This has a chance to be a sleeper fight night card. With so much UFC on TV today, unless you’re the hardest of hardcores, a lot of these shows blend together. But this show that’s exclusively shown on Fight Pass has a chance to stand out a bit from UFC’s B and C shows.
Follow along our Gustafsson Vs. Manuwa play by play. Continue reading
I was a huge proponent of the idea that Frankie Edgar should get an immediate rematch after losing his title against Benson Henderson. Heck, I thought he eked out the first fight. Edgar is a lunch-pail kind of former champ who doesn’t tout his own near greatness outside of the cage. He just fights his ass off inside of it. But part of why he’s under-appreciated is because he doesn’t tout himself. People will remember great fights, but they remember more the impression that a great fighter leaves and most of that is charisma-based. Benson Henderson has a lot of that charism that Edgar lacks. Who would be the better champion to push the lightweight division higher and higher? It’s the most competitive division in the UFC, yet, without a BJ Penn to bring the eye balls, the division hasn’t been a huge draw. Can Benson Henderson change that?
The two biggest fights on UFC 150 are lightweight fights and those are the ones we’ll talk about. One is a fight between friends. Donald Cerrone and Melvin Guillard should have a fun striking-based fight and they’d like to challenge Edgar/Henderson for that best fight bonus. Stevie J from Angry Marks along with the FGB crew share their predictions.
Melvin Guillard vs. Donald Cerrone
GG says: Cerrone by 3rd round submission
Both guys want to trade and give the fans a great performance. Neither guy has to win to keep his job. But when it gets down to the third round, I expect both guys to work hard to finish the fight. Guillard is susceptible to being choked out. His last three defeats are all from either rear-naked chokes or guillotine chokes. I think Cerrone sets him up in the third round and Guillard will tap out again.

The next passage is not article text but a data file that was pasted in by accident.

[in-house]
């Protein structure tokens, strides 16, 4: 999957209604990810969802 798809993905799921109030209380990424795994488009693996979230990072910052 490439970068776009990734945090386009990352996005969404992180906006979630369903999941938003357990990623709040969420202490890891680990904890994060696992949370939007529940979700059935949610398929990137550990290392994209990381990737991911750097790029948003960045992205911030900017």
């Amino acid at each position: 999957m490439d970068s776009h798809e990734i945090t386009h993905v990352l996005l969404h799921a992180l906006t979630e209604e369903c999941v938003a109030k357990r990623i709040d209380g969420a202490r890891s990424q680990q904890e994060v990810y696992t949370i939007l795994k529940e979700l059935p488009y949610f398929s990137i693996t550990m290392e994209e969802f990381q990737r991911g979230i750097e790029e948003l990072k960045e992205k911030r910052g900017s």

Duan says: Cerrone by 1st round submission
We haven’t seen it so much lately, but for a guy who favours striking first, Cerrone has a near stunning ability to catch a guy cold in a submission. Guillard has always had major issues surviving opponents who attack for holds aggressively. His overanxious style makes him the perfect victim. I see this ending no other way than first round tapout.
Cactus Jim says: Cerrone by 2nd round submission
There’s not much that can be said beyond what my co-bloggers have already pointed out. Both guys can punch. Both guys can take a punch. Both have great cardio and both come to fight. If there is one discrepancy in the skills of each of these fighters, it’s that Guillard has proven susceptible to submission, chokes in particular. Cerrone has a demonstrated proficiency in this area with a number of wins coming in this manner. If Greg Jackson isn’t an idiot, and he’s not, he has built a game plan for Donald that involves exploiting this hole in Guillard’s game. Like a slimmer Adrian Adonis, Cerrone will put Guillard to sleep, but I’m guessing he doesn’t get the pleasure of slapping him out of his slumber after his hand is raised.
Frankie Edgar vs. Benson Henderson
UFC 136 wasn’t a resounding thumbs up according to entire the FGB crew, but some have pegged it as one of the better shows of the year thus far.
Here’s what the FGB crew thought about UFC 136:
Thumbs In The Middle (leaning up)
Best Fight: Nam Phan vs. Leonard Garcia
Worst Fight: Kenny Florian vs. Jose Aldo